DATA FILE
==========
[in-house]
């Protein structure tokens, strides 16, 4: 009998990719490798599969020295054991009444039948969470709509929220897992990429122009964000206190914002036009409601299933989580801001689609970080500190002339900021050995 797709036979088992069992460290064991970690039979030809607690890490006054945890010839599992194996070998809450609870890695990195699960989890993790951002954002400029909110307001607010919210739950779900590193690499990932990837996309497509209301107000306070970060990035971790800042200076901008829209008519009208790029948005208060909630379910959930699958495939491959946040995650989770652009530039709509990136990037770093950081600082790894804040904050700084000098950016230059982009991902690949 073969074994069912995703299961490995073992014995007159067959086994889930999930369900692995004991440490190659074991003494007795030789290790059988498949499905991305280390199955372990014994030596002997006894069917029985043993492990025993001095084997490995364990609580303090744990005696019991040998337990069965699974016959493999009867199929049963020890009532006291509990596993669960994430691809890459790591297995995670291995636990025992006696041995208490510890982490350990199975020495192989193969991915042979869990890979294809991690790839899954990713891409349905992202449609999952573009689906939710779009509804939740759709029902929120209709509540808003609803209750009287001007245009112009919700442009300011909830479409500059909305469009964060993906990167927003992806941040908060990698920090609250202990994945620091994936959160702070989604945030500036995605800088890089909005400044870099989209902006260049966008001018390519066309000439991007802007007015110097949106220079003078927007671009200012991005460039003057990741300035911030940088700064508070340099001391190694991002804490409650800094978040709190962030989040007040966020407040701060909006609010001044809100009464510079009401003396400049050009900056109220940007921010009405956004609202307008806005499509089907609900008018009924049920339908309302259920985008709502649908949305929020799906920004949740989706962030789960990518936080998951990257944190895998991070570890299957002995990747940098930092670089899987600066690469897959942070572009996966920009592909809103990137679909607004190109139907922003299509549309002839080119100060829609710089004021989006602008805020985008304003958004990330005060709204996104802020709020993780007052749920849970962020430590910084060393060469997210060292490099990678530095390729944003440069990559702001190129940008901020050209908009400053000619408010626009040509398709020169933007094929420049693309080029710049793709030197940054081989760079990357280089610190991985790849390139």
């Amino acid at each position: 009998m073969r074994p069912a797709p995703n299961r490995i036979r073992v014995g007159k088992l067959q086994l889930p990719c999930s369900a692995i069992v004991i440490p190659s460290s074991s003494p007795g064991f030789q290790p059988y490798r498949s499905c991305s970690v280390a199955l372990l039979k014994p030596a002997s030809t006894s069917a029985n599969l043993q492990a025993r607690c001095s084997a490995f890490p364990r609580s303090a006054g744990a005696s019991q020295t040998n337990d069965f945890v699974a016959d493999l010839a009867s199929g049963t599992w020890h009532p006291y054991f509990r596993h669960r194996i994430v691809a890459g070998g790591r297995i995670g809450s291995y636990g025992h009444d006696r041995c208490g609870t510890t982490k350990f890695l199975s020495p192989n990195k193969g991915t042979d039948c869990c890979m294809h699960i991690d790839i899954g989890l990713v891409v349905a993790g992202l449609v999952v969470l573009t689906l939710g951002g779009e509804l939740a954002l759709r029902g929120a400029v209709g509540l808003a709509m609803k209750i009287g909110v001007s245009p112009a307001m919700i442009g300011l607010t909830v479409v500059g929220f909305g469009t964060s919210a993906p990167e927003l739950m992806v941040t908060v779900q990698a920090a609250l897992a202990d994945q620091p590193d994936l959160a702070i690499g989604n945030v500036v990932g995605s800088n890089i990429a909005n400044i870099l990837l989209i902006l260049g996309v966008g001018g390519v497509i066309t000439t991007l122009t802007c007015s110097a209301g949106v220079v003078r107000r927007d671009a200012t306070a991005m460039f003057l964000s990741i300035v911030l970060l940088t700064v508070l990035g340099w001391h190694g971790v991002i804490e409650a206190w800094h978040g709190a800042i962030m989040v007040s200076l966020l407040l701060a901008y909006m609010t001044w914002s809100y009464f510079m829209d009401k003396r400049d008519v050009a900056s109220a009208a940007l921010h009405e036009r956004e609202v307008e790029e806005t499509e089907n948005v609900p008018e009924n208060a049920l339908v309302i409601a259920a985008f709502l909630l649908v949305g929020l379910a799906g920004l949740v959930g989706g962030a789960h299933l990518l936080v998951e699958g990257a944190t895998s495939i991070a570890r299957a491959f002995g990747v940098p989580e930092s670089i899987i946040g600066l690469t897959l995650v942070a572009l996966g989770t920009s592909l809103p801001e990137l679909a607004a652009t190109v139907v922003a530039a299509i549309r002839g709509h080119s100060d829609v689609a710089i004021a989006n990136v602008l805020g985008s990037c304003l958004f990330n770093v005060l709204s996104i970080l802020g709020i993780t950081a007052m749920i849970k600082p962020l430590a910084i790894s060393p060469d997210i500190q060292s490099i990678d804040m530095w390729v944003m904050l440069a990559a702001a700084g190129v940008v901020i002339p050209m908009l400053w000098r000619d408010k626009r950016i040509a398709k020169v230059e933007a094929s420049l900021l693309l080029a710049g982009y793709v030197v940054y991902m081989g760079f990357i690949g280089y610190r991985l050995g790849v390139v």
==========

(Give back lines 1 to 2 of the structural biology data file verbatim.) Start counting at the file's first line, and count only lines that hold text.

[in-house]
């Protein structure tokens, strides 16, 4: 009998990719490798599969020295054991009444039948969470709509929220897992990429122009964000206190914002036009409601299933989580801001689609970080500190002339900021050995 797709036979088992069992460290064991970690039979030809607690890490006054945890010839599992194996070998809450609870890695990195699960989890993790951002954002400029909110307001607010919210739950779900590193690499990932990837996309497509209301107000306070970060990035971790800042200076901008829209008519009208790029948005208060909630379910959930699958495939491959946040995650989770652009530039709509990136990037770093950081600082790894804040904050700084000098950016230059982009991902690949 073969074994069912995703299961490995073992014995007159067959086994889930999930369900692995004991440490190659074991003494007795030789290790059988498949499905991305280390199955372990014994030596002997006894069917029985043993492990025993001095084997490995364990609580303090744990005696019991040998337990069965699974016959493999009867199929049963020890009532006291509990596993669960994430691809890459790591297995995670291995636990025992006696041995208490510890982490350990199975020495192989193969991915042979869990890979294809991690790839899954990713891409349905992202449609999952573009689906939710779009509804939740759709029902929120209709509540808003609803209750009287001007245009112009919700442009300011909830479409500059909305469009964060993906990167927003992806941040908060990698920090609250202990994945620091994936959160702070989604945030500036995605800088890089909005400044870099989209902006260049966008001018390519066309000439991007802007007015110097949106220079003078927007671009200012991005460039003057990741300035911030940088700064508070340099001391190694991002804490409650800094978040709190962030989040007040966020407040701060909006609010001044809100009464510079009401003396400049050009900056109220940007921010009405956004609202307008806005499509089907609900008018009924049920339908309302259920985008709502649908949305929020799906920004949740989706962030789960990518936080998951990257944190895998991070570890299957002995990747940098930092670089899987600066690469897959942070572009996966920009592909809103990137679909607004190109139907922003299509549309002839080119100060829609710089004021989006602008805020985008304003958004990330005060709204996104802020709020993780007052749920849970962020430590910084060393060469997210060292490099990678530095390729944003440069990559702001190129940008901020050209908009400053000619408010626009040509398709020169933007094929420049693309080029710049793709030197940054081989760079990357280089610190991985790849390139």